Thursday, 15 October 2015

Thursday 15th October: Pendeen, Land's End, Treeve Moor & Cot

Today was a very full day's birding. It started in the same way as previous days with me waking up far too early and then rendezvousing with Ian Kendall in the lighthouse carpark. Today Jacquie had decided not to join us as apparently she finds Pendeen rather hard going (as do Ian and I actually!). It felt "rare" today: the wind had dropped and the visibility was good and Chaffinches were going over in reasonable numbers first thing. However as we progressed around the Patch we found that reality wasn't living up to expectation. There were 3 Ravens and 1 Chough today and a large flock of 50+ Goldfinches that were clearly new in. However, the valley and scrub area held virtually nothing at all to speak of and the bird of the morning was a Redwing! We decided to do the full Manor Farm loop today and had just got as far as the track to the farm itself when news broke of a Dusky Warbler at Land's End in the infamous Sallows south of the car park, found by bird-finding wizard Lewis Thompson. This was something that I still needed for Cornwall so I knew that several hours of probably fruitless staring at the really dense and impenetrable Sallows of Land's End were to follow. However, I decided not to rush off but instead completed the rounds with Ian though we didn't turn up anything else at all. Then it was back to the cottage to knock up a packed lunch and some snacks and then head off to Land's End.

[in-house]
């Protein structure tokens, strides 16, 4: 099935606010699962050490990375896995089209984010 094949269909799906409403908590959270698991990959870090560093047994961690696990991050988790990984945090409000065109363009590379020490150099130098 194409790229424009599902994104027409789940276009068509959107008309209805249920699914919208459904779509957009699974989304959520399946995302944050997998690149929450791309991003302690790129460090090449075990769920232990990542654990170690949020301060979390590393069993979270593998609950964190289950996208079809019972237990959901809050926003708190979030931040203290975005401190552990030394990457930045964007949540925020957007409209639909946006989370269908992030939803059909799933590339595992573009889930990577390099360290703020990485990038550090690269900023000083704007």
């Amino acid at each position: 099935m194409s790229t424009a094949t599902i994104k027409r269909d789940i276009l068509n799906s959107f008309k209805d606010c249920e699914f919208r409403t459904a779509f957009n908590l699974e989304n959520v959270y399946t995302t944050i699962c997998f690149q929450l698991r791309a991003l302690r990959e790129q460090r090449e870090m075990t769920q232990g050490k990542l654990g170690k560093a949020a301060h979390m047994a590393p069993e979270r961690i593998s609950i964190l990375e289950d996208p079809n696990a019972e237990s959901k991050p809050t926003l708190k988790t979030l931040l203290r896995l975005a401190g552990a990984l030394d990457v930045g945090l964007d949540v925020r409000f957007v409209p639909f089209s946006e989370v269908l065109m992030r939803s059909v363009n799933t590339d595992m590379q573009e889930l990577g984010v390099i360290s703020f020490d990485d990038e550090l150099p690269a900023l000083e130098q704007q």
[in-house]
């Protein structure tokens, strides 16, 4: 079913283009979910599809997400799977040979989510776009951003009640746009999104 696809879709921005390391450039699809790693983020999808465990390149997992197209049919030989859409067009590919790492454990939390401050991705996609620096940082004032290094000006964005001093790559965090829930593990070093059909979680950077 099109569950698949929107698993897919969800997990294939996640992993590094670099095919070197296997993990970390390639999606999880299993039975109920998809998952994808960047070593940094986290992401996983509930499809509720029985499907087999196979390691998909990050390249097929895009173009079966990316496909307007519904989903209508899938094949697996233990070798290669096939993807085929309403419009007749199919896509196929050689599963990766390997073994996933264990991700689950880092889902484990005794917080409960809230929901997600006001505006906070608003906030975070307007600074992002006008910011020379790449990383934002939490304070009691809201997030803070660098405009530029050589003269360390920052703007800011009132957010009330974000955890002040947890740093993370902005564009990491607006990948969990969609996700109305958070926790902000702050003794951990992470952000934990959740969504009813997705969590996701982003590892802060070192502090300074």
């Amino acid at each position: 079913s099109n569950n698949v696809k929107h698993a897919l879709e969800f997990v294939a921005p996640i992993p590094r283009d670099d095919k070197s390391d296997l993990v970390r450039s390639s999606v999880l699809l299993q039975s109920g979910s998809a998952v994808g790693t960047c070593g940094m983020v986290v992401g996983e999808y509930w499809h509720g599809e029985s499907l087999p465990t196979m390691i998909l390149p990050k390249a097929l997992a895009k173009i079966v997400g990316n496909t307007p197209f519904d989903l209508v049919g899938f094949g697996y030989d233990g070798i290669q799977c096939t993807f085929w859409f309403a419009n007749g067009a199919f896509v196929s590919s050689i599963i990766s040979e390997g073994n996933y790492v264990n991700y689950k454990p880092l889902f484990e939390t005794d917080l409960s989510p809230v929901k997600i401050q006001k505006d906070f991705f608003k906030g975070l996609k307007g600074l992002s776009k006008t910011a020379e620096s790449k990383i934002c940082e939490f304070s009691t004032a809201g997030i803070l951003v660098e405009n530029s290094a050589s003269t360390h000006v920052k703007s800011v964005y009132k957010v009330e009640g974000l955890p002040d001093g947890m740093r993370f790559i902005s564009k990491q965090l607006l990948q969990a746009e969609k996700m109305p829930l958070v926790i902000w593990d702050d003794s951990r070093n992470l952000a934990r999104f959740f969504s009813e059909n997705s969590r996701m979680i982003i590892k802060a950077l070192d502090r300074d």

This Chough has developed a liking for the horse paddock field at Pendeen

There had been no further reports of the Dusky Warbler since the initial one at 8:40, and when I arrived some two hours later people were starting to leave though there were still about a dozen or so birders (no locals, all visitors) standing around and staring glumly at the Sallows. I duly went and spent about and hour and a half of my life that I'm never get back doing the same before deciding that it wasn't really worth it and after a quick pop into the Complex to see the Rosy Starling once again, I headed back towards Trevescan where I'd parked the car.

You can't ask for better views of a Rose-coloured Starling

Whilst not seeing the Warbler I'd exchanged some texts with P&H about teaming up to go and search for five Woodlarks that had been found in the fields between Cot and Little Hendra yesterday. I had an hour and a half until our agreed meeting time and was just wondering what to do when I spotted Dave Chown and his partner wandering up the path from Treeve Moor. I went to chat to them to see what they'd seen and it turned out that they'd found a couple of Ring Ouzels, one of which had been in the Treeve Moor Gorse field right next to us. After getting some details I decided that this would be an excellent way to pass the time, namely grappling with my arch nemesis and Cornish Bogey Bird once again.